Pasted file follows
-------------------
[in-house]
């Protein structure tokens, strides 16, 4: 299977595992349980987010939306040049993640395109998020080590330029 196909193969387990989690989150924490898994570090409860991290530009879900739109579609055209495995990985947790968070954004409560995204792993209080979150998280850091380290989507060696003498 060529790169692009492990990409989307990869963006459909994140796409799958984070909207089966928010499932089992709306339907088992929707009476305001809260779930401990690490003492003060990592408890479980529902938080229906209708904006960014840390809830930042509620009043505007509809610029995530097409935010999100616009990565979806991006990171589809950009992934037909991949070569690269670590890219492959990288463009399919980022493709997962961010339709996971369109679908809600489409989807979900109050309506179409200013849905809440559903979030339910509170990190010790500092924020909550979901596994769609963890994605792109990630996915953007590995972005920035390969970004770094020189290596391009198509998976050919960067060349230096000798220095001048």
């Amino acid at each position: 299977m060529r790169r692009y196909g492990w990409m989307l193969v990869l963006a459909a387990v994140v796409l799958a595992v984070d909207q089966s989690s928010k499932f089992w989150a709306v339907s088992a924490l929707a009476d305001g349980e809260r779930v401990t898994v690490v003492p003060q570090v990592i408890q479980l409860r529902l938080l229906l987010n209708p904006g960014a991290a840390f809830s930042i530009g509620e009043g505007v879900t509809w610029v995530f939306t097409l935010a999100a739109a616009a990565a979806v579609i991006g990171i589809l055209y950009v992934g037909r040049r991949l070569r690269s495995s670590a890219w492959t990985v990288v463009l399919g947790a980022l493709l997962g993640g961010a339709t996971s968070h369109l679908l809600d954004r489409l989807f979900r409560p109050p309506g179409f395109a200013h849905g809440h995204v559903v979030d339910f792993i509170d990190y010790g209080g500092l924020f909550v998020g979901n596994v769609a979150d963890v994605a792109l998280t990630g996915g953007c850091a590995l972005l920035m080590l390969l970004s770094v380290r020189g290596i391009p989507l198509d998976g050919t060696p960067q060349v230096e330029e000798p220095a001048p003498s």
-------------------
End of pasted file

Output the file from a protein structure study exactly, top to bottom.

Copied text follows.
[in-house]
């Protein structure tokens, strides 16, 4: 299977595992349980987010939306040049993640395109998020080590330029 196909193969387990989690989150924490898994570090409860991290530009879900739109579609055209495995990985947790968070954004409560995204792993209080979150998280850091380290989507060696003498 060529790169692009492990990409989307990869963006459909994140796409799958984070909207089966928010499932089992709306339907088992929707009476305001809260779930401990690490003492003060990592408890479980529902938080229906209708904006960014840390809830930042509620009043505007509809610029995530097409935010999100616009990565979806991006990171589809950009992934037909991949070569690269670590890219492959990288463009399919980022493709997962961010339709996971369109679908809600489409989807979900109050309506179409200013849905809440559903979030339910509170990190010790500092924020909550979901596994769609963890994605792109990630996915953007590995972005920035390969970004770094020189290596391009198509998976050919960067060349230096000798220095001048």
């Amino acid at each position: 299977m060529r790169r692009y196909g492990w990409m989307l193969v990869l963006a459909a387990v994140v796409l799958a595992v984070d909207q089966s989690s928010k499932f089992w989150a709306v339907s088992a924490l929707a009476d305001g349980e809260r779930v401990t898994v690490v003492p003060q570090v990592i408890q479980l409860r529902l938080l229906l987010n209708p904006g960014a991290a840390f809830s930042i530009g509620e009043g505007v879900t509809w610029v995530f939306t097409l935010a999100a739109a616009a990565a979806v579609i991006g990171i589809l055209y950009v992934g037909r040049r991949l070569r690269s495995s670590a890219w492959t990985v990288v463009l399919g947790a980022l493709l997962g993640g961010a339709t996971s968070h369109l679908l809600d954004r489409l989807f979900r409560p109050p309506g179409f395109a200013h849905g809440h995204v559903v979030d339910f792993i509170d990190y010790g209080g500092l924020f909550v998020g979901n596994v769609a979150d963890v994605a792109l998280t990630g996915g953007c850091a590995l972005l920035m080590l390969l970004s770094v380290r020189g290596i391009p989507l198509d998976g050919t060696p960067q060349v230096e330029e000798p220095a001048p003498s």